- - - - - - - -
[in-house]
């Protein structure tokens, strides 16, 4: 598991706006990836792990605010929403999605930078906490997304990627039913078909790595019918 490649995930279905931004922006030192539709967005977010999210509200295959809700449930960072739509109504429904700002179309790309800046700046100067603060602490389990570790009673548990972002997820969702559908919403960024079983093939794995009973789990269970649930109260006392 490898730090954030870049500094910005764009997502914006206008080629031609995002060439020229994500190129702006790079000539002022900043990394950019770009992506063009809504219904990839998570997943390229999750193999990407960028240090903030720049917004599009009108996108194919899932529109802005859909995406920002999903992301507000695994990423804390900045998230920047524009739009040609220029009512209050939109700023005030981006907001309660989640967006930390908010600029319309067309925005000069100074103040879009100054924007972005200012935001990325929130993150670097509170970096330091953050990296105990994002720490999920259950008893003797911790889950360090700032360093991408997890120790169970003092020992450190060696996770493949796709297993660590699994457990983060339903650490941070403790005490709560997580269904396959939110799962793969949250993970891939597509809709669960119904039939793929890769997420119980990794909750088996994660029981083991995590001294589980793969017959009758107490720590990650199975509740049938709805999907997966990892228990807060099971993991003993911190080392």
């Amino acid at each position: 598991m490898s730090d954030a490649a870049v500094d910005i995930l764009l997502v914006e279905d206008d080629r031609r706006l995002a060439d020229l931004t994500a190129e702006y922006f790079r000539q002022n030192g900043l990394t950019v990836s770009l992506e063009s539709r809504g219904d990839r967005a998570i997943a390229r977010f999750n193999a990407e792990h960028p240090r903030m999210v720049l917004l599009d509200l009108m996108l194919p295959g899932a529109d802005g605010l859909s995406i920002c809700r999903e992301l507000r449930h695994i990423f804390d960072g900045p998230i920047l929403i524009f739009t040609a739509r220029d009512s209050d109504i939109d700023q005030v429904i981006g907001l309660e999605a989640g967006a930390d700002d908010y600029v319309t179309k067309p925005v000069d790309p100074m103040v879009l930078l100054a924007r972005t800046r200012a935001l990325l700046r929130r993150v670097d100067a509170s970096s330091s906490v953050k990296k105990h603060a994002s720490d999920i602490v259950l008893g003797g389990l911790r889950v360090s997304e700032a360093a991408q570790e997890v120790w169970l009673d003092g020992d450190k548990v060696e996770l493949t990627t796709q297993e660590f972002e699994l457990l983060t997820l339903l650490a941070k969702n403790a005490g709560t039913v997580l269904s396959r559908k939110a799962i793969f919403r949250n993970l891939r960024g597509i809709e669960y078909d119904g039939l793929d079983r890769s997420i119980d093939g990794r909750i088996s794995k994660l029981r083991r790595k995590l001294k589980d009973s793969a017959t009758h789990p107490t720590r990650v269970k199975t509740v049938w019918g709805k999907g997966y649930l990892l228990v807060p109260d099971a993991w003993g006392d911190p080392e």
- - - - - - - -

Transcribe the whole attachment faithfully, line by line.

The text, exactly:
[in-house]
């Protein structure tokens, strides 16, 4: 598991706006990836792990605010929403999605930078906490997304990627039913078909790595019918 490649995930279905931004922006030192539709967005977010999210509200295959809700449930960072739509109504429904700002179309790309800046700046100067603060602490389990570790009673548990972002997820969702559908919403960024079983093939794995009973789990269970649930109260006392 490898730090954030870049500094910005764009997502914006206008080629031609995002060439020229994500190129702006790079000539002022900043990394950019770009992506063009809504219904990839998570997943390229999750193999990407960028240090903030720049917004599009009108996108194919899932529109802005859909995406920002999903992301507000695994990423804390900045998230920047524009739009040609220029009512209050939109700023005030981006907001309660989640967006930390908010600029319309067309925005000069100074103040879009100054924007972005200012935001990325929130993150670097509170970096330091953050990296105990994002720490999920259950008893003797911790889950360090700032360093991408997890120790169970003092020992450190060696996770493949796709297993660590699994457990983060339903650490941070403790005490709560997580269904396959939110799962793969949250993970891939597509809709669960119904039939793929890769997420119980990794909750088996994660029981083991995590001294589980793969017959009758107490720590990650199975509740049938709805999907997966990892228990807060099971993991003993911190080392």
């Amino acid at each position: 598991m490898s730090d954030a490649a870049v500094d910005i995930l764009l997502v914006e279905d206008d080629r031609r706006l995002a060439d020229l931004t994500a190129e702006y922006f790079r000539q002022n030192g900043l990394t950019v990836s770009l992506e063009s539709r809504g219904d990839r967005a998570i997943a390229r977010f999750n193999a990407e792990h960028p240090r903030m999210v720049l917004l599009d509200l009108m996108l194919p295959g899932a529109d802005g605010l859909s995406i920002c809700r999903e992301l507000r449930h695994i990423f804390d960072g900045p998230i920047l929403i524009f739009t040609a739509r220029d009512s209050d109504i939109d700023q005030v429904i981006g907001l309660e999605a989640g967006a930390d700002d908010y600029v319309t179309k067309p925005v000069d790309p100074m103040v879009l930078l100054a924007r972005t800046r200012a935001l990325l700046r929130r993150v670097d100067a509170s970096s330091s906490v953050k990296k105990h603060a994002s720490d999920i602490v259950l008893g003797g389990l911790r889950v360090s997304e700032a360093a991408q570790e997890v120790w169970l009673d003092g020992d450190k548990v060696e996770l493949t990627t796709q297993e660590f972002e699994l457990l983060t997820l339903l650490a941070k969702n403790a005490g709560t039913v997580l269904s396959r559908k939110a799962i793969f919403r949250n993970l891939r960024g597509i809709e669960y078909d119904g039939l793929d079983r890769s997420i119980d093939g990794r909750i088996s794995k994660l029981r083991r790595k995590l001294k589980d009973s793969a017959t009758h789990p107490t720590r990650v269970k199975t509740v049938w019918g709805k999907g997966y649930l990892l228990v807060p109260d099971a993991w003993g006392d911190p080392e």